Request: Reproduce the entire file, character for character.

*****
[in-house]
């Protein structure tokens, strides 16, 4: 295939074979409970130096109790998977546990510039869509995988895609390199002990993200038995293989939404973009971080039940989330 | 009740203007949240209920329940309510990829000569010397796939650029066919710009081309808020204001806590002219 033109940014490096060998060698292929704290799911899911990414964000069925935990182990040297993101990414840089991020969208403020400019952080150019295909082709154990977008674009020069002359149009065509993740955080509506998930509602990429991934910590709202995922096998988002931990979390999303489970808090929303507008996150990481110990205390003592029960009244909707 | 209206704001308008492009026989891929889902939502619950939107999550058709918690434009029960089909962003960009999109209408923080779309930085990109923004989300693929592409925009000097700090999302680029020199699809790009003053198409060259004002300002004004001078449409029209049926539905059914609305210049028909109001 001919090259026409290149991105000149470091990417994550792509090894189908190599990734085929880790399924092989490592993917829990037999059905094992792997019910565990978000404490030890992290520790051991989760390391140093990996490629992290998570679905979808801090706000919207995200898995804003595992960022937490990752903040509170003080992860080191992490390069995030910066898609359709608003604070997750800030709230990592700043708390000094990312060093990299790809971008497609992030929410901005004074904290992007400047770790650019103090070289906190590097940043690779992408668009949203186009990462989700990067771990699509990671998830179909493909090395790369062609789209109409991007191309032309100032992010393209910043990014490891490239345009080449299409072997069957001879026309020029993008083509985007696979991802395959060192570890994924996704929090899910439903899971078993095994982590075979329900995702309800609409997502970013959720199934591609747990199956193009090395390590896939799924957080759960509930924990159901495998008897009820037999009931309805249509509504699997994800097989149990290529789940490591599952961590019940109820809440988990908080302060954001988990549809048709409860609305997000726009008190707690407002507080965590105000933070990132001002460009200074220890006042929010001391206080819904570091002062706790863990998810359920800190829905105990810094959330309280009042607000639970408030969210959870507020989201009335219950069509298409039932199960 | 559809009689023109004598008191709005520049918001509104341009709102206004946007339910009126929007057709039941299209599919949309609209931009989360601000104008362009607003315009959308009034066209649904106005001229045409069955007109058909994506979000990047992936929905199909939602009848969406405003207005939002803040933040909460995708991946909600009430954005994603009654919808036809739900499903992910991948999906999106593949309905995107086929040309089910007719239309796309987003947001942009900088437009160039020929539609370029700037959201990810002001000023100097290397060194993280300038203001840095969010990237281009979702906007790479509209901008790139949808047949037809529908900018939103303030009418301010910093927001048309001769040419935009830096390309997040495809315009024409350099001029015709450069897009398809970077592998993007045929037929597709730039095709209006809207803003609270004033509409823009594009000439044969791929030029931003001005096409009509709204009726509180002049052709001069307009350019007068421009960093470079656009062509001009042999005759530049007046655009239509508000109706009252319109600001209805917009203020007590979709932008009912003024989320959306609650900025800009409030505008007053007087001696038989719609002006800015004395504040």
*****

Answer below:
[in-house]
């Protein structure tokens, strides 16, 4: 295939074979409970130096109790998977546990510039869509995988895609390199002990993200038995293989939404973009971080039940989330 | 009740203007949240209920329940309510990829000569010397796939650029066919710009081309808020204001806590002219 033109940014490096060998060698292929704290799911899911990414964000069925935990182990040297993101990414840089991020969208403020400019952080150019295909082709154990977008674009020069002359149009065509993740955080509506998930509602990429991934910590709202995922096998988002931990979390999303489970808090929303507008996150990481110990205390003592029960009244909707 | 209206704001308008492009026989891929889902939502619950939107999550058709918690434009029960089909962003960009999109209408923080779309930085990109923004989300693929592409925009000097700090999302680029020199699809790009003053198409060259004002300002004004001078449409029209049926539905059914609305210049028909109001 001919090259026409290149991105000149470091990417994550792509090894189908190599990734085929880790399924092989490592993917829990037999059905094992792997019910565990978000404490030890992290520790051991989760390391140093990996490629992290998570679905979808801090706000919207995200898995804003595992960022937490990752903040509170003080992860080191992490390069995030910066898609359709608003604070997750800030709230990592700043708390000094990312060093990299790809971008497609992030929410901005004074904290992007400047770790650019103090070289906190590097940043690779992408668009949203186009990462989700990067771990699509990671998830179909493909090395790369062609789209109409991007191309032309100032992010393209910043990014490891490239345009080449299409072997069957001879026309020029993008083509985007696979991802395959060192570890994924996704929090899910439903899971078993095994982590075979329900995702309800609409997502970013959720199934591609747990199956193009090395390590896939799924957080759960509930924990159901495998008897009820037999009931309805249509509504699997994800097989149990290529789940490591599952961590019940109820809440988990908080302060954001988990549809048709409860609305997000726009008190707690407002507080965590105000933070990132001002460009200074220890006042929010001391206080819904570091002062706790863990998810359920800190829905105990810094959330309280009042607000639970408030969210959870507020989201009335219950069509298409039932199960 | 559809009689023109004598008191709005520049918001509104341009709102206004946007339910009126929007057709039941299209599919949309609209931009989360601000104008362009607003315009959308009034066209649904106005001229045409069955007109058909994506979000990047992936929905199909939602009848969406405003207005939002803040933040909460995708991946909600009430954005994603009654919808036809739900499903992910991948999906999106593949309905995107086929040309089910007719239309796309987003947001942009900088437009160039020929539609370029700037959201990810002001000023100097290397060194993280300038203001840095969010990237281009979702906007790479509209901008790139949808047949037809529908900018939103303030009418301010910093927001048309001769040419935009830096390309997040495809315009024409350099001029015709450069897009398809970077592998993007045929037929597709730039095709209006809207803003609270004033509409823009594009000439044969791929030029931003001005096409009509709204009726509180002049052709001069307009350019007068421009960093470079656009062509001009042999005759530049007046655009239509508000109706009252319109600001209805917009203020007590979709932008009912003024989320959306609650900025800009409030505008007053007087001696038989719609002006800015004395504040």